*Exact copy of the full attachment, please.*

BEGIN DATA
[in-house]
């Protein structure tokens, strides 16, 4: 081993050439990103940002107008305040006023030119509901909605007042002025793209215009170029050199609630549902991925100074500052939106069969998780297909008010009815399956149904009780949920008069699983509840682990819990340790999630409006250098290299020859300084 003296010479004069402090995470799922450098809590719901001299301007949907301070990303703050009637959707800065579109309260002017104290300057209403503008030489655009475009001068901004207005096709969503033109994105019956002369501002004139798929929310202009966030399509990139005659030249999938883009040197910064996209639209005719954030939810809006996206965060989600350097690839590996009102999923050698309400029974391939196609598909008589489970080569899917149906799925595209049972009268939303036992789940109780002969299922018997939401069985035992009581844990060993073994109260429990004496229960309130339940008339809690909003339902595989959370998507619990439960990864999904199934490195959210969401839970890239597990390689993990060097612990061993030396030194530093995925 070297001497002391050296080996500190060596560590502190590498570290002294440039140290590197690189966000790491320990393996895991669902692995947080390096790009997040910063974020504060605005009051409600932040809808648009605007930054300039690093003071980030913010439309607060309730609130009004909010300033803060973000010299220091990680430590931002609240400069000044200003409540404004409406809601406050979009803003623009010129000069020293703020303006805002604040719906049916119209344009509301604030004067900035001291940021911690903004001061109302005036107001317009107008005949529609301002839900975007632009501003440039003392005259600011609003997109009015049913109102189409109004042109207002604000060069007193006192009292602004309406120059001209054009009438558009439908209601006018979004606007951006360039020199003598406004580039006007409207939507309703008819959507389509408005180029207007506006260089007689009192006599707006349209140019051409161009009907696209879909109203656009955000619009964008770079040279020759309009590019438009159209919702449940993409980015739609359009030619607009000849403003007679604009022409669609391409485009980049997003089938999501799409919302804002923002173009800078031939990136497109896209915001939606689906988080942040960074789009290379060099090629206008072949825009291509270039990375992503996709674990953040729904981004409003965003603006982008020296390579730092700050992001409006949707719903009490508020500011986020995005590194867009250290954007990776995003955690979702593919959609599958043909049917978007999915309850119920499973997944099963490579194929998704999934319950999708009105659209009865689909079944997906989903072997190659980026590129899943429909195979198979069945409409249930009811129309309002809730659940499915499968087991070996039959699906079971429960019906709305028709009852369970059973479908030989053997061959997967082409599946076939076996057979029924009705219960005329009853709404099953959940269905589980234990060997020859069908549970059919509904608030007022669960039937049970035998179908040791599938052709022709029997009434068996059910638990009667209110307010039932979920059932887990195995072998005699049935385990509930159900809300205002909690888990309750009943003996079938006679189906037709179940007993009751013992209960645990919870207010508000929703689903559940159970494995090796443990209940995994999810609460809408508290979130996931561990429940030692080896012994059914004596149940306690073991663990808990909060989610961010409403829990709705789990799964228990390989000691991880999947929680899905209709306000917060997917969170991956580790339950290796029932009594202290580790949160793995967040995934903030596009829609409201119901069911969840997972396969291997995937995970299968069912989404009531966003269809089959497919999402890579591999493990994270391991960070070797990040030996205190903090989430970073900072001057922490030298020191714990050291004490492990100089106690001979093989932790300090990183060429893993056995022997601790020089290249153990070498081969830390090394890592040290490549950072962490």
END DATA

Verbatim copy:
[in-house]
């Protein structure tokens, strides 16, 4: 081993050439990103940002107008305040006023030119509901909605007042002025793209215009170029050199609630549902991925100074500052939106069969998780297909008010009815399956149904009780949920008069699983509840682990819990340790999630409006250098290299020859300084 003296010479004069402090995470799922450098809590719901001299301007949907301070990303703050009637959707800065579109309260002017104290300057209403503008030489655009475009001068901004207005096709969503033109994105019956002369501002004139798929929310202009966030399509990139005659030249999938883009040197910064996209639209005719954030939810809006996206965060989600350097690839590996009102999923050698309400029974391939196609598909008589489970080569899917149906799925595209049972009268939303036992789940109780002969299922018997939401069985035992009581844990060993073994109260429990004496229960309130339940008339809690909003339902595989959370998507619990439960990864999904199934490195959210969401839970890239597990390689993990060097612990061993030396030194530093995925 070297001497002391050296080996500190060596560590502190590498570290002294440039140290590197690189966000790491320990393996895991669902692995947080390096790009997040910063974020504060605005009051409600932040809808648009605007930054300039690093003071980030913010439309607060309730609130009004909010300033803060973000010299220091990680430590931002609240400069000044200003409540404004409406809601406050979009803003623009010129000069020293703020303006805002604040719906049916119209344009509301604030004067900035001291940021911690903004001061109302005036107001317009107008005949529609301002839900975007632009501003440039003392005259600011609003997109009015049913109102189409109004042109207002604000060069007193006192009292602004309406120059001209054009009438558009439908209601006018979004606007951006360039020199003598406004580039006007409207939507309703008819959507389509408005180029207007506006260089007689009192006599707006349209140019051409161009009907696209879909109203656009955000619009964008770079040279020759309009590019438009159209919702449940993409980015739609359009030619607009000849403003007679604009022409669609391409485009980049997003089938999501799409919302804002923002173009800078031939990136497109896209915001939606689906988080942040960074789009290379060099090629206008072949825009291509270039990375992503996709674990953040729904981004409003965003603006982008020296390579730092700050992001409006949707719903009490508020500011986020995005590194867009250290954007990776995003955690979702593919959609599958043909049917978007999915309850119920499973997944099963490579194929998704999934319950999708009105659209009865689909079944997906989903072997190659980026590129899943429909195979198979069945409409249930009811129309309002809730659940499915499968087991070996039959699906079971429960019906709305028709009852369970059973479908030989053997061959997967082409599946076939076996057979029924009705219960005329009853709404099953959940269905589980234990060997020859069908549970059919509904608030007022669960039937049970035998179908040791599938052709022709029997009434068996059910638990009667209110307010039932979920059932887990195995072998005699049935385990509930159900809300205002909690888990309750009943003996079938006679189906037709179940007993009751013992209960645990919870207010508000929703689903559940159970494995090796443990209940995994999810609460809408508290979130996931561990429940030692080896012994059914004596149940306690073991663990808990909060989610961010409403829990709705789990799964228990390989000691991880999947929680899905209709306000917060997917969170991956580790339950290796029932009594202290580790949160793995967040995934903030596009829609409201119901069911969840997972396969291997995937995970299968069912989404009531966003269809089959497919999402890579591999493990994270391991960070070797990040030996205190903090989430970073900072001057922490030298020191714990050291004490492990100089106690001979093989932790300090990183060429893993056995022997601790020089290249153990070498081969830390090394890592040290490549950072962490």